Graduate Exam Abstract

Sam Wright

M.S. Final
January 20, 2016, 1:30 pm - 3:30 pm
Atlas Studio, Scott Bioengineering
Sub 1 fF Capacitive Sensor with PVT Compensation and Wide Dynamic Range

Abstract: High sensitivity capacitive sensors have been of interest in many fields of study including, but not limited to, electronics, chemistry, biology and medicine. A high accuracy and high precision sensor of this type would allow for faster, safer, and cheaper research solutions. The research presented targets an easy to use device focused on label free affinity sensing for biological target detections in a laboratory environment and in the field using a mobile platform. Many tests targeted towards pathogen detection, including polymerase chain reaction, require a great amount of time and attention to detail from a professional to produce accurate results. Even then, additional tests are often requested to verify the results. Tests such as fluorescence detection rely on the binding of fluorescent tags bound to targets of interest, and optically confirming the presence of light emission from said target. Introducing foreign bodies such as these can cause complications, and often result in expensive tests. Capacitive sensors are a relatively new means of detection with the introduction and widespread application of CMOS processes. Unfortunately, this approach has not been developed mature enough, and specifically, its reliability needs to be further improved. A compact, low power, high sensitivity capacitive sensor could be used with micro-arrays for multi-target detection in real time. Comprehensive designs would allow for easy-to-use and affordable solutions to the previously mentioned approaches. Devices of such nature implemented in a nomadic platform could then be used to detect pathogens in the food industry, water supplies, first-aid, and law enforcement. The capacitive sensor presented contains matched oscillators whose frequency is a direct function of the target capacitive value, designed in two separate processes with minor differences. Dual oscillators allow for a single level of calibration against a controlled oscillator to isolate minute changes. An additional stage of calibration can be carried out in real time to account for variations in temperature, and variability introduced during manufacturing. Combined, the dual stage calibration provides a detection sensitivity of less than 1 fF relative change by eliminating the effects of process variation, voltage, and temperature (PVT), produced in a matter of seconds. The first design, completed in 180 nm, takes advantage of temperature behaviors of integrated resistors to compensate for environmental changes. Active body biasing, and digital calibration account for active PVT correction. The second design contains a 6.35 pF dynamic range control oscillator capacitive adaptation can compensate for changes in the environment during testing to retain the target sensitivity. Digital calibration alone accounts for PVT compensation. Both designs have been implemented in silicon layout using commercial 180nm and 600nm CMOS processes with sub-1fF sensitivity. In addition to the integrated circuit, a mobile platform was developed to provide an easy to use device to perform similar tasks. The bench top sensor has the advantage of using sensitive test equipment, computers, and their peripherals. A mobile device can provide a hand held lab environment, mimicking the likes of an at-home blood sugar meter used by diabetics. Sensitivity, power, and size were the focus of such a device, in addition to ease of use that would be expected from any consumer product. Utilization of low power microcontrollers and off the shelf, high sensitivity capacitive sensors housed in a 3D printed case provide a foundation for a functional prototype capable of 1.5 fF sensitivity.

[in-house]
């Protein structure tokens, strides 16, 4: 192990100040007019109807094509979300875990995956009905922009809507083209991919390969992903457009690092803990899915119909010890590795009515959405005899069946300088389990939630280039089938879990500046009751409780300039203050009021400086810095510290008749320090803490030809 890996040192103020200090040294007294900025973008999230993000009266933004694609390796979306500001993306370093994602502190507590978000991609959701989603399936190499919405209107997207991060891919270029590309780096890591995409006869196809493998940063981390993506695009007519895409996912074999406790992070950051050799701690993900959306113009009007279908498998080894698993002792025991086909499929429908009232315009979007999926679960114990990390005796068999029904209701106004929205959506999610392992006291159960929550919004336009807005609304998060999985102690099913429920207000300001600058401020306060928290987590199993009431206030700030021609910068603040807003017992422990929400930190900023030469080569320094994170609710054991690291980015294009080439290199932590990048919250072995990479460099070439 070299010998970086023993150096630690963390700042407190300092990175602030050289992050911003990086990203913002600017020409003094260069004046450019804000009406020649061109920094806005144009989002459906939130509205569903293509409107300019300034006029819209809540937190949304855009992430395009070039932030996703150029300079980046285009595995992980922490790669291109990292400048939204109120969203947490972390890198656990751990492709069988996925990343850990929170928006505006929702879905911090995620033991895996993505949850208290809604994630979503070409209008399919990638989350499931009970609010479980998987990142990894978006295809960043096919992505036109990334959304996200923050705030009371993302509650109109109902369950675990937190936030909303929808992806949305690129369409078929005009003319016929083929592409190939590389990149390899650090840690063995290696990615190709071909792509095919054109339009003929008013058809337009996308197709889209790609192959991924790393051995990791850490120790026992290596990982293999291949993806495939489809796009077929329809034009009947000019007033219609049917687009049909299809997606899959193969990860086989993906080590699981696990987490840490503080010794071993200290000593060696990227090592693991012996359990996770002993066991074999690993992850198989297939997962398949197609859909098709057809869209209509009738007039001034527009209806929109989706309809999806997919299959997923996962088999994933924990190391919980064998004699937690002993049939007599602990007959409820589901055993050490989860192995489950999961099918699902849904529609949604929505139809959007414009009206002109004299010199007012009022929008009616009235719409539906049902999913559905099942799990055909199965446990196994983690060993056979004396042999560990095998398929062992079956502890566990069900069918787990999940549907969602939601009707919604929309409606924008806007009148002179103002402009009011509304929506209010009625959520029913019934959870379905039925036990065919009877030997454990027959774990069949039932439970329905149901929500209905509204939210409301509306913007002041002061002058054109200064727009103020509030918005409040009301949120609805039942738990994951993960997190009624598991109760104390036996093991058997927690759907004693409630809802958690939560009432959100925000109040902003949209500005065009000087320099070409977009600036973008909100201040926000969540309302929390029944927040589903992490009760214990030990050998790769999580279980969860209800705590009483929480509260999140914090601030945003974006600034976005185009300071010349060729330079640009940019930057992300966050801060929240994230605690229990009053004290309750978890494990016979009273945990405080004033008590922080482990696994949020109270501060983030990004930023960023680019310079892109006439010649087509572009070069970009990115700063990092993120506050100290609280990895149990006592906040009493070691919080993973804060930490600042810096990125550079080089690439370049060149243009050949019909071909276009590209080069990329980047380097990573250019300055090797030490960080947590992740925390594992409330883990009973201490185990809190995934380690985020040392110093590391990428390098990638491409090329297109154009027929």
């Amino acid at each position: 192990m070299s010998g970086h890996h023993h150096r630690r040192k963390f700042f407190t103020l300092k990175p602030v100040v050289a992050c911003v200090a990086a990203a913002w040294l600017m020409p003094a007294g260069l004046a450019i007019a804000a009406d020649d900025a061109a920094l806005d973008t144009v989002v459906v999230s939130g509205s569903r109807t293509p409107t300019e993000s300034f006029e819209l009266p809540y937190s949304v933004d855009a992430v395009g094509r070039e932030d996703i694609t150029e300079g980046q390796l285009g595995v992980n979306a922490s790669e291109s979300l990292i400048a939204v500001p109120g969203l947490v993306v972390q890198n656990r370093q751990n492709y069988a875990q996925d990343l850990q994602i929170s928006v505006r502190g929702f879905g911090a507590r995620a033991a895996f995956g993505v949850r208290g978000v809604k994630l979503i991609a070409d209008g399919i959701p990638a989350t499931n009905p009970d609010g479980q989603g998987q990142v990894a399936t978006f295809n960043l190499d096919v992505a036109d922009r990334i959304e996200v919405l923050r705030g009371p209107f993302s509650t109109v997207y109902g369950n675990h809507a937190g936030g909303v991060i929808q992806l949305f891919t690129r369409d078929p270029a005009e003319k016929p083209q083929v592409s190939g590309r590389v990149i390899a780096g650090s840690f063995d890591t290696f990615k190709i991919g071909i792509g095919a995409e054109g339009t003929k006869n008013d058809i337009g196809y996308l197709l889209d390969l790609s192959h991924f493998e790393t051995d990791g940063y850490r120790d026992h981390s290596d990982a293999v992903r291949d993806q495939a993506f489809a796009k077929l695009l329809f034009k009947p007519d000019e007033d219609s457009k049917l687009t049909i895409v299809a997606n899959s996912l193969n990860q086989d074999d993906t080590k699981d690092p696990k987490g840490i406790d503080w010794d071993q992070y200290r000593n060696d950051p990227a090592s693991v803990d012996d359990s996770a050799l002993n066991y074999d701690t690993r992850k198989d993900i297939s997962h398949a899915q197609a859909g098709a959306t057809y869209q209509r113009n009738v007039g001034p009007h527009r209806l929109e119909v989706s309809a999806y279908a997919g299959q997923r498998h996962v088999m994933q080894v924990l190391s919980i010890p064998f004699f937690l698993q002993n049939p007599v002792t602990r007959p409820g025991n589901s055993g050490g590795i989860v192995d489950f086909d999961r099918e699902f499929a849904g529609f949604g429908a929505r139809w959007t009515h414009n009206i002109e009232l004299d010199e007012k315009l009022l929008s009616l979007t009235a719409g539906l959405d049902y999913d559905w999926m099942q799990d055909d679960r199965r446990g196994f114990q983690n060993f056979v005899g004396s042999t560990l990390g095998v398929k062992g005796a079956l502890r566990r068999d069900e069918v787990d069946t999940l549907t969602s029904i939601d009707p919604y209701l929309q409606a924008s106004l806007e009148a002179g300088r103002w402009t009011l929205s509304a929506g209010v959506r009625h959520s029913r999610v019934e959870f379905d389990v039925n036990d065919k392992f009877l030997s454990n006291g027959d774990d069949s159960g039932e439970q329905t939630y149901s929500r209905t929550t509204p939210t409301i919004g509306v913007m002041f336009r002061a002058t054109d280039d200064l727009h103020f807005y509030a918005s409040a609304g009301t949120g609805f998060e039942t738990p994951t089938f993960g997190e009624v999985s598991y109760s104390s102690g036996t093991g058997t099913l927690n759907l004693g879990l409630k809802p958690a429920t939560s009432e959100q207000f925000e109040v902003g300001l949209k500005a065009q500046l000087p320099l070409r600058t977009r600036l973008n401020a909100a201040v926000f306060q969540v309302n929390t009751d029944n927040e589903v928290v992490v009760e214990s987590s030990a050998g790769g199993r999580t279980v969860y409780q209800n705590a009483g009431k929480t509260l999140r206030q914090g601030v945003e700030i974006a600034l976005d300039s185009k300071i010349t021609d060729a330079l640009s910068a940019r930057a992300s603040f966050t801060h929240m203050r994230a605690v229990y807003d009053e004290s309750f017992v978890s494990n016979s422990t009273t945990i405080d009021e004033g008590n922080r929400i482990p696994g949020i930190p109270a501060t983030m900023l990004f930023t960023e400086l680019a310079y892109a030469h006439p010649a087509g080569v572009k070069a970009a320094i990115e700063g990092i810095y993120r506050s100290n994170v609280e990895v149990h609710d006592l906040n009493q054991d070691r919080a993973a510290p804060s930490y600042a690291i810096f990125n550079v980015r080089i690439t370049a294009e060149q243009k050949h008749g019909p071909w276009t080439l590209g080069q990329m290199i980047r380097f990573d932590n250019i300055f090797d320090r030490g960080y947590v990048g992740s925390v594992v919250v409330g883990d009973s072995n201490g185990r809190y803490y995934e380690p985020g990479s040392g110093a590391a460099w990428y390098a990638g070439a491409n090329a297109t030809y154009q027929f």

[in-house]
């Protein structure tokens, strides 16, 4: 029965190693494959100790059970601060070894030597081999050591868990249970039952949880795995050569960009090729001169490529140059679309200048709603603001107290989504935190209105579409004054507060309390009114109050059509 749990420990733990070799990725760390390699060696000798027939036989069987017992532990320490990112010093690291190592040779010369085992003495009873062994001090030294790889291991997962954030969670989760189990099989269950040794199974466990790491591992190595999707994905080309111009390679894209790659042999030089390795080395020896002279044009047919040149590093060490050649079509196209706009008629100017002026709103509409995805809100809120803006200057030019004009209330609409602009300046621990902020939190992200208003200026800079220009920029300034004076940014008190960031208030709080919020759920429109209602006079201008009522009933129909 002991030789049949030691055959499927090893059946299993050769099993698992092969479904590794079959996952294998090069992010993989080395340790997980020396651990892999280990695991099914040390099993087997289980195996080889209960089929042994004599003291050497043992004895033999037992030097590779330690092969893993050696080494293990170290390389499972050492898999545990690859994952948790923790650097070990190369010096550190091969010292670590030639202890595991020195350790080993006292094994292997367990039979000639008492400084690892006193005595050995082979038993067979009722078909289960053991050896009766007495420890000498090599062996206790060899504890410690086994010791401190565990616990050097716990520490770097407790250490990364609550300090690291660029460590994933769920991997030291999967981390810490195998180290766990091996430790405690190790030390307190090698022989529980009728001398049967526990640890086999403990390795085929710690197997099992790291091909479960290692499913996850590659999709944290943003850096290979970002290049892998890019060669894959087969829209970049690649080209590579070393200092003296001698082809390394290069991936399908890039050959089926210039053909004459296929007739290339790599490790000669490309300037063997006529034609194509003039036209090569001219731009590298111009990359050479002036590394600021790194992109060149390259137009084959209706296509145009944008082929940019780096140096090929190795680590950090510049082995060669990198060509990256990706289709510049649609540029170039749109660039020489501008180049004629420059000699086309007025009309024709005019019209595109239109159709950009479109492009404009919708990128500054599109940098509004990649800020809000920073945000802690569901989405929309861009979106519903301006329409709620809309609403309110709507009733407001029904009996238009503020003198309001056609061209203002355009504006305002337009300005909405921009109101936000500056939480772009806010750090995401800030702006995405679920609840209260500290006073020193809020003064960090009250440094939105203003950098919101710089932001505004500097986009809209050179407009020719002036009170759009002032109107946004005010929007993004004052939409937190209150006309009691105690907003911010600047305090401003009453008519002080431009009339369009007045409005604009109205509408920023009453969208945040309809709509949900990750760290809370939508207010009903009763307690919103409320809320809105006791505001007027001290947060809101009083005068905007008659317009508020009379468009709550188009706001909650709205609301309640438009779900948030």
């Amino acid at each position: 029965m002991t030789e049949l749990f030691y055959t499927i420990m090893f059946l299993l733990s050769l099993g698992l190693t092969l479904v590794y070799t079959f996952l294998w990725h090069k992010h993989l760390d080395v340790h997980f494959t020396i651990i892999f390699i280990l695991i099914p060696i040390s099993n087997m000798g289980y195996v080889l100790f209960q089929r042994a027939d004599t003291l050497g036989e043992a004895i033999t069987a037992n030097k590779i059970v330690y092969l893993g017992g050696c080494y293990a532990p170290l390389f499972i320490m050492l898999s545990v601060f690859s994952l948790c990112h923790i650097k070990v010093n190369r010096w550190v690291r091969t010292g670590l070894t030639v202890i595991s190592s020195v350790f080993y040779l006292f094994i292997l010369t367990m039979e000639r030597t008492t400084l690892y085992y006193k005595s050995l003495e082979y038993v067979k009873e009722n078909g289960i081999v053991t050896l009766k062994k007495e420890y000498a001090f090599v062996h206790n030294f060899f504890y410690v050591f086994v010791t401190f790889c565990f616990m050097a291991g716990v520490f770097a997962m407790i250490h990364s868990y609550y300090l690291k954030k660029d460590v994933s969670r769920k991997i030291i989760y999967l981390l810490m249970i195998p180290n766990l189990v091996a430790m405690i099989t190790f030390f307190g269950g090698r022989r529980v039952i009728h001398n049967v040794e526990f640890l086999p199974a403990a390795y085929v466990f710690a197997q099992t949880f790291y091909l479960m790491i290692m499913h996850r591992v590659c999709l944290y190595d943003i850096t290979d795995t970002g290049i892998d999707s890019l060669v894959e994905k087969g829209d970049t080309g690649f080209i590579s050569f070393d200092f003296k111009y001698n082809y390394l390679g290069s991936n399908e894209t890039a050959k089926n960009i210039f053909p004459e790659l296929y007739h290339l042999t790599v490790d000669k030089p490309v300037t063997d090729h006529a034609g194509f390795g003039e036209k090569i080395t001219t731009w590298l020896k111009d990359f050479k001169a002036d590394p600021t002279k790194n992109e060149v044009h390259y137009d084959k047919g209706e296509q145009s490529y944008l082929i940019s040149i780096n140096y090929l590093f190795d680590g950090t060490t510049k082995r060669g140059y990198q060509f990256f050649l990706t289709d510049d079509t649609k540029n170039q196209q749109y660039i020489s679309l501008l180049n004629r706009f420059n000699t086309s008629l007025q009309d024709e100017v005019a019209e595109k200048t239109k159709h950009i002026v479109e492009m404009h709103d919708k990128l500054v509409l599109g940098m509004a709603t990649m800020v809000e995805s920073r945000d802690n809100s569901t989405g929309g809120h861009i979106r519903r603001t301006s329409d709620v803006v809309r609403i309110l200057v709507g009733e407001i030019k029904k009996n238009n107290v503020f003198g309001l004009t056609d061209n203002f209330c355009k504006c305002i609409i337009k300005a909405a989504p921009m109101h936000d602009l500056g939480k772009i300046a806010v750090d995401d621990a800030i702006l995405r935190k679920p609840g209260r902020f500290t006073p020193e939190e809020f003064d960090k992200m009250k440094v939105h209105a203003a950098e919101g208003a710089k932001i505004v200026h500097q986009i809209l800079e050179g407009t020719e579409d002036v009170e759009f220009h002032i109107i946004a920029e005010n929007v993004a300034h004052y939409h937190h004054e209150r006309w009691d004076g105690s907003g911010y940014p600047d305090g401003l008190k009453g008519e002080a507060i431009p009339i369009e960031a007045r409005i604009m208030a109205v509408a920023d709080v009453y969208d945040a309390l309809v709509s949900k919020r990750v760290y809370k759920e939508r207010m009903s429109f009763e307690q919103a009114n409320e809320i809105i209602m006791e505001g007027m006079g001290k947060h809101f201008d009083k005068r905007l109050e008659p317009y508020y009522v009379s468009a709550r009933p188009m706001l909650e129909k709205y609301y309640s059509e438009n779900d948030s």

Adviser: Dr. Tom Chen
Co-Adviser: Dr. Edwin Chong
Non-ECE Member: Dr. Chuck Henry, Chemistry
Member 3: N/A
Addional Members: N/A

A PVT-Compensated Capacitive sensor with sub 1 fF Sensitivity: MWSCAS 2015

Program of Study: